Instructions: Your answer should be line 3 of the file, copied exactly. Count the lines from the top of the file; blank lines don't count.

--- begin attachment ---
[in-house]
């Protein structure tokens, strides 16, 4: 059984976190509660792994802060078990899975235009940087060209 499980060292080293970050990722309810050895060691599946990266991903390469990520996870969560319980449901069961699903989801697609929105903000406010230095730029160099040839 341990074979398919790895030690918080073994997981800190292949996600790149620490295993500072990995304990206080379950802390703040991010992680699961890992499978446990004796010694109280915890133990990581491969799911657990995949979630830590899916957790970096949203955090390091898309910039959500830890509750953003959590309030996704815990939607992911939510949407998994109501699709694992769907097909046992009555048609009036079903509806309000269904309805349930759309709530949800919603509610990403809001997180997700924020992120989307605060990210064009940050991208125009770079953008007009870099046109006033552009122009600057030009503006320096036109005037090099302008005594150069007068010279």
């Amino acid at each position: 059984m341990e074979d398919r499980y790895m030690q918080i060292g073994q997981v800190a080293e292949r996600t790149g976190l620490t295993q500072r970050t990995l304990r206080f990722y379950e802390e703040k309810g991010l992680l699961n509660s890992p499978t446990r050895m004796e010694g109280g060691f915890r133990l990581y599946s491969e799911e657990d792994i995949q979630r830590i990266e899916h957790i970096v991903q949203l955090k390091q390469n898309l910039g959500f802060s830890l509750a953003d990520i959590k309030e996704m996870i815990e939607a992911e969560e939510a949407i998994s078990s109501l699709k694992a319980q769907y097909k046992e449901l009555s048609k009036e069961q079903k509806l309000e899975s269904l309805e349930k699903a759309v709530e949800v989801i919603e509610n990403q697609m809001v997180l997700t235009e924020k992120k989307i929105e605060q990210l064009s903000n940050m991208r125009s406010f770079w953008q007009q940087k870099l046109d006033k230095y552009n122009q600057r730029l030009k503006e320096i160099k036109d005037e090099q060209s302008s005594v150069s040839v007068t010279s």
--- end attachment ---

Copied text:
């Amino acid at each position: 059984m341990e074979d398919r499980y790895m030690q918080i060292g073994q997981v800190a080293e292949r996600t790149g976190l620490t295993q500072r970050t990995l304990r206080f990722y379950e802390e703040k309810g991010l992680l699961n509660s890992p499978t446990r050895m004796e010694g109280g060691f915890r133990l990581y599946s491969e799911e657990d792994i995949q979630r830590i990266e899916h957790i970096v991903q949203l955090k390091q390469n898309l910039g959500f802060s830890l509750a953003d990520i959590k309030e996704m996870i815990e939607a992911e969560e939510a949407i998994s078990s109501l699709k694992a319980q769907y097909k046992e449901l009555s048609k009036e069961q079903k509806l309000e899975s269904l309805e349930k699903a759309v709530e949800v989801i919603e509610n990403q697609m809001v997180l997700t235009e924020k992120k989307i929105e605060q990210l064009s903000n940050m991208r125009s406010f770079w953008q007009q940087k870099l046109d006033k230095y552009n122009q600057r730029l030009k503006e320096i160099k036109d005037e090099q060209s302008s005594v150069s040839v007068t010279s």